Yesterday morning I attended a fascinating session in Palo Alto that points to the future of venture capital in Silicon Valley. Provocatively framed as a “smackdown” between traditional VCs and a new class of Super Angels, it instead highlighted the future rebirth of innovation in Silicon Valley.
Venture Capital has been in its own Lost Decade with negative returns since 2000 after three glorious decades during the Era of Moore’s Law. Moore’s Law continues, but innovation has moved higher in the technical stack at the same time as the Politics of Envy have greatly plucked the Golden Goose of American innovation. This last decade brought us horrific laws like Sarbanes-Oxley, which raised the cost of IPOs, and tragic policies such as the demonization of stock options which have been pecking the growth engine to death.
Silicon Valley, however, finds ways around blockages.
We have now entered the Era of Cheap, where great companies can be launched on the cheap. The first wave of Consumer Internet franchises are racing towards big IPOs: Facebook, Zynga, Twitter, Chegg, Groupon. These ventures were started with capital from a new breed of investor, the so-called SuperAngels – institutionalized seed funds that embrace the Era of Cheap. As this chart from CBInsights shows, in the past year the SuperAngel seed funds have grabbed over 25% share of new fundings from the traditional VCs.
What the smackdown series of debates (which you can find on VideoCrunch) show is how the Era of Cheap is disrupting the venture business itself. After funding disruption to traditional industries for thirty years, the big VC funds are finally getting a taste of their own medicine. How they will respond is unclear. There is a lot of chatter that the traditional VC model is broken. Certainly with the poor returns for the past decade, the pension funds which invest in the venture category are pulling out.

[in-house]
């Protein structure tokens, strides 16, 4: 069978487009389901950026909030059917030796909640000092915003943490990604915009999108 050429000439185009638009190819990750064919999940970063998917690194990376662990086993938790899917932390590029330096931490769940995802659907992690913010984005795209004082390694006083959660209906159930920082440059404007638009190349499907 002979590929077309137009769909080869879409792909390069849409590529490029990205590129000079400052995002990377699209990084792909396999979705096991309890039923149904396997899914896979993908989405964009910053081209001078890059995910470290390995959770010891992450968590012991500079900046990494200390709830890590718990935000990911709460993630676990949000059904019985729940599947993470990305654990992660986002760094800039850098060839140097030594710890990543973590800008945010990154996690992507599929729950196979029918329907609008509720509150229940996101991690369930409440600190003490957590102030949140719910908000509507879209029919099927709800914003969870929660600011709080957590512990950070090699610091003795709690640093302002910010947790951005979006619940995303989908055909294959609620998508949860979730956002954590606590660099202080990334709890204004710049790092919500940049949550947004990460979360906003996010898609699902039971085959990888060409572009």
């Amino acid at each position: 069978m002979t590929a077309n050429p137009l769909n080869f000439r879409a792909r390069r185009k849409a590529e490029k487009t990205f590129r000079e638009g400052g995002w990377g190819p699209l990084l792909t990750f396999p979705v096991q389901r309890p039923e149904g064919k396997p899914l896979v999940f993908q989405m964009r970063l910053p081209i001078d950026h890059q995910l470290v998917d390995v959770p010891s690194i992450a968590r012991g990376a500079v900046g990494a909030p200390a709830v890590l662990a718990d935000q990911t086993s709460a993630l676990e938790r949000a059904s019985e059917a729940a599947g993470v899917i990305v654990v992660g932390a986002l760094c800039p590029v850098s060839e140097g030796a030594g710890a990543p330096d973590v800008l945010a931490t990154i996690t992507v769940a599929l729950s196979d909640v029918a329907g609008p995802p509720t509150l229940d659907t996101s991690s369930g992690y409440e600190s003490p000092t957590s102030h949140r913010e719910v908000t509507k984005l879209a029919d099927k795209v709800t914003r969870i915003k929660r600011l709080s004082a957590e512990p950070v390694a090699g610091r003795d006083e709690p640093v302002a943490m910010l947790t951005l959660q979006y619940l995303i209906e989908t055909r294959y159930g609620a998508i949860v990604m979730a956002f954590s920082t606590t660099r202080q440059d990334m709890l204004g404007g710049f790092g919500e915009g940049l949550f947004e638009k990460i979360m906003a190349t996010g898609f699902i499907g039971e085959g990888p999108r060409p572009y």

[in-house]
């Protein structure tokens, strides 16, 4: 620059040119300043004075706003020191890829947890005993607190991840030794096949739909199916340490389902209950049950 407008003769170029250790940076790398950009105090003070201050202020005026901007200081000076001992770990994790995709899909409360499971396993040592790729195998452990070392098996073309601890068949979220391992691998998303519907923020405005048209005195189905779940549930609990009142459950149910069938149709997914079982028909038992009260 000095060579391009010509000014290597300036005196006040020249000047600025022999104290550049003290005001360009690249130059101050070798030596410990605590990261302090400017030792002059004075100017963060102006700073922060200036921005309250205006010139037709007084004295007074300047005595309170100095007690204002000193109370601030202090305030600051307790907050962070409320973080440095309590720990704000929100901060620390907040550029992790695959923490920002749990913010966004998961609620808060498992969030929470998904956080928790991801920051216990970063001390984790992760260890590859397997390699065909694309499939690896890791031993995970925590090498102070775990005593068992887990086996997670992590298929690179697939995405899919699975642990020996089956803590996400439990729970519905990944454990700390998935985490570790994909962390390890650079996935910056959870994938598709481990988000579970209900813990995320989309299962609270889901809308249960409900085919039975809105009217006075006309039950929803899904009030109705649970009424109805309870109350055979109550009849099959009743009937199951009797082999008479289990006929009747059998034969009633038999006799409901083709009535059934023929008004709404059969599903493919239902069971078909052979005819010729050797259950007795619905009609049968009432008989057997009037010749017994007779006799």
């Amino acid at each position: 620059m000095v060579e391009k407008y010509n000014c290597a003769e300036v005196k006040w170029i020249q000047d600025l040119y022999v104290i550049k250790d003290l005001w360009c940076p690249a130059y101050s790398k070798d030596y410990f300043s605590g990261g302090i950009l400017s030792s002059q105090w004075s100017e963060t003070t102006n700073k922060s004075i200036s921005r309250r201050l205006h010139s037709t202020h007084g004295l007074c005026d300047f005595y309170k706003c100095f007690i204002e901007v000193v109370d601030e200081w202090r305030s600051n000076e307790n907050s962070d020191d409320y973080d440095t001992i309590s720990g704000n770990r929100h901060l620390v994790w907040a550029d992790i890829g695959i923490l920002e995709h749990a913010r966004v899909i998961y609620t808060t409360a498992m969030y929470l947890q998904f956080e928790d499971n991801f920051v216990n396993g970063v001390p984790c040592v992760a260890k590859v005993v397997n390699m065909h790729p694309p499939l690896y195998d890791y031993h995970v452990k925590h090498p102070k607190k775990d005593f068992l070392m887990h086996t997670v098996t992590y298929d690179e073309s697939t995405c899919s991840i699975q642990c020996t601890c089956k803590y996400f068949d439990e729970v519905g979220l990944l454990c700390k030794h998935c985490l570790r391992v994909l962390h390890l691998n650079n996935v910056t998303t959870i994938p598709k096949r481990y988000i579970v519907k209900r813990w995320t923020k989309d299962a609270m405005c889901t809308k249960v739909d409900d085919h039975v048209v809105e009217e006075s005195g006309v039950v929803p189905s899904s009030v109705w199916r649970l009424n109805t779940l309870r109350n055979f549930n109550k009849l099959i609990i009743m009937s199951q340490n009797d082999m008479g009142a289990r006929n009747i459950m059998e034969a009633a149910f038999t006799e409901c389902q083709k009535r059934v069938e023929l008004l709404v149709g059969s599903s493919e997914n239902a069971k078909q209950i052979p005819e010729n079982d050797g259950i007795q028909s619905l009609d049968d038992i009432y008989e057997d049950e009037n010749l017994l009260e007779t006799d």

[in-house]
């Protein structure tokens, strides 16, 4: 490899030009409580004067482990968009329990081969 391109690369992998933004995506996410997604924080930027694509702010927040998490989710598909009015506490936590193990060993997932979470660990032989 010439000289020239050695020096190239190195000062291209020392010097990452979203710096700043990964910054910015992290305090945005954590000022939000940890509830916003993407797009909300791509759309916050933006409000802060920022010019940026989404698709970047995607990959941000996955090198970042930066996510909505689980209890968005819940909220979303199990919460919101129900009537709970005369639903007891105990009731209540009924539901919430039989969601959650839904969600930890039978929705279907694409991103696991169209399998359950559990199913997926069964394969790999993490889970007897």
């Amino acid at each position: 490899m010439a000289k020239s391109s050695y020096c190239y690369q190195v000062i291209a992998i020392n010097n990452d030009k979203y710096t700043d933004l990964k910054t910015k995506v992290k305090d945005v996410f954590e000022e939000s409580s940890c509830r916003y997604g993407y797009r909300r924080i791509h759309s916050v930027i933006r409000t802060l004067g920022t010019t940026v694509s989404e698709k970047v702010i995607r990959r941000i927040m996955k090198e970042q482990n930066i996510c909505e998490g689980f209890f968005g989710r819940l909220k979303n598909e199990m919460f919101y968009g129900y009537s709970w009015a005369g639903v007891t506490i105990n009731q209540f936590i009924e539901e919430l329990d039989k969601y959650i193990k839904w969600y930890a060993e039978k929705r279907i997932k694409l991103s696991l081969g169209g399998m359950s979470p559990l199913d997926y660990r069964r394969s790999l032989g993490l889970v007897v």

But is the model itself at fault, or the exogenous factors that have plagued all financial sectors in the past decade? I argue that the New Normal of low returns for an extended period affects venture capital as well. I conclude that even granted the effect of exogenous factors, the VC industry should stop expecting it to go back to the old normal right away. Instead, venture capital needs to figure out how to deliver returns in its new nromal: an environment with few IPOs and smaller m&a exits. They need a new model.
The SuperAngels have been the first to figure this out. The Era of Cheap lets them fund Internet deals which can be quickly tested on small capital. They may exit with a quick flip, or raise boatloads of VC capital and go for the big win; but the modest capital allows them the time to experiment and find a market before big money removes the quick exit.
The final smackdown event went back and forth on this issue. The Big VC argument is that you need the big money to build a real company. The SuperAngel counter is that for both founders and buyers the small exit might be a better outcome, and they can preserve the big win if the company hits in the consumer Internet lottery of consumer appeal and fickleness.
My take: in the old model, after the seed round, traditional VC was a necessity, In the new seed model, Big VC is but an option.
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